The process of becoming a doctor and a member of the medical profession is a social one. Professional socialization requires a medical curriculum, which would include training in communication skill, medical ethics, health economics, and consumer right besides clinical skills and subject knowledge.[9] The Medical Education Units should pay attention to the development of this collateral curriculum. It should plan a curriculum for ‘Tomorrow’s Doctors’ where ‘core and options’ curricula are exemplified. Communication, patient autonomy and doctor -patient relationship must underpin the whole educational process.[10] In one of the SEARO publication (1998) Dr. Myatu had mentioned that ‘if doctors are to remain relevant to the changing needs of the society they have to shape their roles with in the context of total human development’.[11] For M-E-T to gel there is a need to include an educationist and human resource development manager as a part of the team.[12]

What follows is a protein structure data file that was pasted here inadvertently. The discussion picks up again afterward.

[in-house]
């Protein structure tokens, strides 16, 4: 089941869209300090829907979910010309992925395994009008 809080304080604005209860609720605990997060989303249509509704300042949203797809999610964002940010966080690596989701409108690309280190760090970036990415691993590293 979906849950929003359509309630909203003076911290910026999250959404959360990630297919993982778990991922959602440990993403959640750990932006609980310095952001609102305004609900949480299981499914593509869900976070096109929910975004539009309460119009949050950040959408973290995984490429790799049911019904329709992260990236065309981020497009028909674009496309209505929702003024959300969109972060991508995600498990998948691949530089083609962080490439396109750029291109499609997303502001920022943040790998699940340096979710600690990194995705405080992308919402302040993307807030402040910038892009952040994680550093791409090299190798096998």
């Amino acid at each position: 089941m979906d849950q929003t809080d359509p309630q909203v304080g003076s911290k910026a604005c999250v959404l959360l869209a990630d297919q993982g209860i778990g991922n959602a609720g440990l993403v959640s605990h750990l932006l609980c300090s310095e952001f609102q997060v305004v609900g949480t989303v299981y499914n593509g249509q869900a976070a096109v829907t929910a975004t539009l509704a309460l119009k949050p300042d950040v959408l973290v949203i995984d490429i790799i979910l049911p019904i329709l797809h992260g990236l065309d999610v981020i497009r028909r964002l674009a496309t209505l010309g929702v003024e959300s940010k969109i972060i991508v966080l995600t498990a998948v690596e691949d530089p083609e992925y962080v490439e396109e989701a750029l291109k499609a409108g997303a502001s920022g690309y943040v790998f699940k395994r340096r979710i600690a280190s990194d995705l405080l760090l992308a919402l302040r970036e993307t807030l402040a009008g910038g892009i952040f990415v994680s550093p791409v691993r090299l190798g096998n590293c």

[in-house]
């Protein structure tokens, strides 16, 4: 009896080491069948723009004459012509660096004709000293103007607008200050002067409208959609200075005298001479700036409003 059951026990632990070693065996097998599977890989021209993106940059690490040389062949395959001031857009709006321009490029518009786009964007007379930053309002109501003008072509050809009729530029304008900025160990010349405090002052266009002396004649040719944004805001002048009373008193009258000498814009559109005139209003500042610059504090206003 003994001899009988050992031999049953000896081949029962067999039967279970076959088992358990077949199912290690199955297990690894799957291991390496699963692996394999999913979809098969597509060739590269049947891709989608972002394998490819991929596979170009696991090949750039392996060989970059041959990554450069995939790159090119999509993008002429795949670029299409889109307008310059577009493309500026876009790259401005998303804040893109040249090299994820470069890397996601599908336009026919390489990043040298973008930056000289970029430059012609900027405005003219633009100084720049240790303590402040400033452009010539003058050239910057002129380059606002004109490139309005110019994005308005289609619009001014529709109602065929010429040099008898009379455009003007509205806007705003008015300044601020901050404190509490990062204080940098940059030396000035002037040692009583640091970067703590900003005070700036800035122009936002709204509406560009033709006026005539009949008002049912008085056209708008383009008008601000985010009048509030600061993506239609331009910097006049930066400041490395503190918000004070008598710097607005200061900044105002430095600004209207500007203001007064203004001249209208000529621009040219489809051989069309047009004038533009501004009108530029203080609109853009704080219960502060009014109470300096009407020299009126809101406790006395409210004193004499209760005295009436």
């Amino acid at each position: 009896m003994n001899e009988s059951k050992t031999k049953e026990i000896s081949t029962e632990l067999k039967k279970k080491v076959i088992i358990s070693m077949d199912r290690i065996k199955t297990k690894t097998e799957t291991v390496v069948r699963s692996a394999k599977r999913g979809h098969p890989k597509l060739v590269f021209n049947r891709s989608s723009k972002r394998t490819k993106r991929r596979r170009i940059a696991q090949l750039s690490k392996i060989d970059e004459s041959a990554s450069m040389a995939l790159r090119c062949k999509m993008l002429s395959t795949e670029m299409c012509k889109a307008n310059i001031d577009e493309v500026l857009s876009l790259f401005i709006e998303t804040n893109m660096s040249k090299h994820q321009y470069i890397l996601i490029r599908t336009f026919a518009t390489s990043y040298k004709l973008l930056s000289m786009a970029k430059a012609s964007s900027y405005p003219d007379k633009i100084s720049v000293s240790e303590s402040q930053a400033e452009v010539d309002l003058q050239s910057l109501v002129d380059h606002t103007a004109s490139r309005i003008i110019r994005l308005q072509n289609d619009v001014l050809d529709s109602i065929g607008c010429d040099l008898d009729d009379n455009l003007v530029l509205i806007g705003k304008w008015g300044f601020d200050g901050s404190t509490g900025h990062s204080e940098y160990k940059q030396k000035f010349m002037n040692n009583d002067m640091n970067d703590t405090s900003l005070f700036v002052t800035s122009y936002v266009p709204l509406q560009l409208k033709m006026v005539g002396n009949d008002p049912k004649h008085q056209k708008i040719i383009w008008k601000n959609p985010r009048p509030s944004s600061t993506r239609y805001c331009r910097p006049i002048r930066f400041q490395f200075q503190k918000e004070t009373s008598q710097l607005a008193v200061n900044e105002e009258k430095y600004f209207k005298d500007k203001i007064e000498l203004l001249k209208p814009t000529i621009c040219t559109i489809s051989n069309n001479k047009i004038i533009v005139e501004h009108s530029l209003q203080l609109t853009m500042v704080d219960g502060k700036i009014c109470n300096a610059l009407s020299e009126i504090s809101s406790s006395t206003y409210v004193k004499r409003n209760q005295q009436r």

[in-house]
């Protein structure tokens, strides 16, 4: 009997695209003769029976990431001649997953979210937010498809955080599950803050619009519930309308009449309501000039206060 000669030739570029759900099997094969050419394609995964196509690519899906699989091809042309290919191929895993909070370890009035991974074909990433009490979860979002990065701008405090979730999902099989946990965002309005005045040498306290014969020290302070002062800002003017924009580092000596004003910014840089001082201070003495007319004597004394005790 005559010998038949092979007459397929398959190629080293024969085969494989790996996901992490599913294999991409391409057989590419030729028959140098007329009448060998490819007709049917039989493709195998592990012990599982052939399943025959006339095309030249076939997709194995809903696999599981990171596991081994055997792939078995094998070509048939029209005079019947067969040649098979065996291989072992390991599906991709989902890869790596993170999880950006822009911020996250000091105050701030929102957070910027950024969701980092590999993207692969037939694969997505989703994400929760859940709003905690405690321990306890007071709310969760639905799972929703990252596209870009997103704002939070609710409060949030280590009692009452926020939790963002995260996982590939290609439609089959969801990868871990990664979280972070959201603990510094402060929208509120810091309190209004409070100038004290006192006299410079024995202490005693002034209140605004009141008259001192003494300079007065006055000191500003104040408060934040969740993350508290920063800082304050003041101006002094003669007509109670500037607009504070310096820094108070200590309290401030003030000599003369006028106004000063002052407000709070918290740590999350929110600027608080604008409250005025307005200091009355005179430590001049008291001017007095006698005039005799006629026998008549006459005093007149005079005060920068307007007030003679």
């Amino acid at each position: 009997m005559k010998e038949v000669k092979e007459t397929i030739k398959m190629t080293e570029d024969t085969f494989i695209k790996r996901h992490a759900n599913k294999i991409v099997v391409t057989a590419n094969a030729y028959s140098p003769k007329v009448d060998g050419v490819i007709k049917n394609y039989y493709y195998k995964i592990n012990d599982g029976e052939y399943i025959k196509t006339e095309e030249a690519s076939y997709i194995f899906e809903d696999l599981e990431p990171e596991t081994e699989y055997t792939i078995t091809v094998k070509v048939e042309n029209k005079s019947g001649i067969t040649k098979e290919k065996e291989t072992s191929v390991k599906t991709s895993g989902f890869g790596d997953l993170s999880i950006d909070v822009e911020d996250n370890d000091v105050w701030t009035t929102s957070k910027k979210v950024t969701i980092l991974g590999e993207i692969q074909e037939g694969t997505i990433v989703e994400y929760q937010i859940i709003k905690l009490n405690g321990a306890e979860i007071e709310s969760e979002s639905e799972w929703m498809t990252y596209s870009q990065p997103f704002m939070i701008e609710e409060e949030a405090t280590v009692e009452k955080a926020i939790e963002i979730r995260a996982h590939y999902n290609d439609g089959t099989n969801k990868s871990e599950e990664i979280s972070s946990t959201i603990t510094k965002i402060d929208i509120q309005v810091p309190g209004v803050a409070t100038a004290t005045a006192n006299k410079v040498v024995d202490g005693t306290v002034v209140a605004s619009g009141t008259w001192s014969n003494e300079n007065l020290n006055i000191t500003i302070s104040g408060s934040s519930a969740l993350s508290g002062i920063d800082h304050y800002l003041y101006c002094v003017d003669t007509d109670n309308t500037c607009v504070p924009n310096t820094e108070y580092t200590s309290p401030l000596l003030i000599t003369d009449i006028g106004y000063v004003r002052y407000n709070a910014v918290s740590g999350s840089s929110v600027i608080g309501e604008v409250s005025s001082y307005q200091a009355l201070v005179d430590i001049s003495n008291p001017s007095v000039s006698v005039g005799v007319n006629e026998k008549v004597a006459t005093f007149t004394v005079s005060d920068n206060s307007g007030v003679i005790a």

# Proposition for improvement of Medical Education

1.   Pedagogues Development: Professors need to be trained in framing objectives, selecting appropriate teaching learning methods and media, and proper evaluation methodologies. To improve the quality of teaching, staff development programs should be incorporated.
 Medical Edification: This could be in the form of investigation driven system in various aspects of medical education.[7] 
 Continuing Medical Education: Technological elevation and knowledge explosion are advancing at a jet pace. To keep up with the latest, the medical methodologist must be updating their knowledge at regular intervals. The need for quality care is being sought after by the society. Gone are the days of ‘quantity’ care.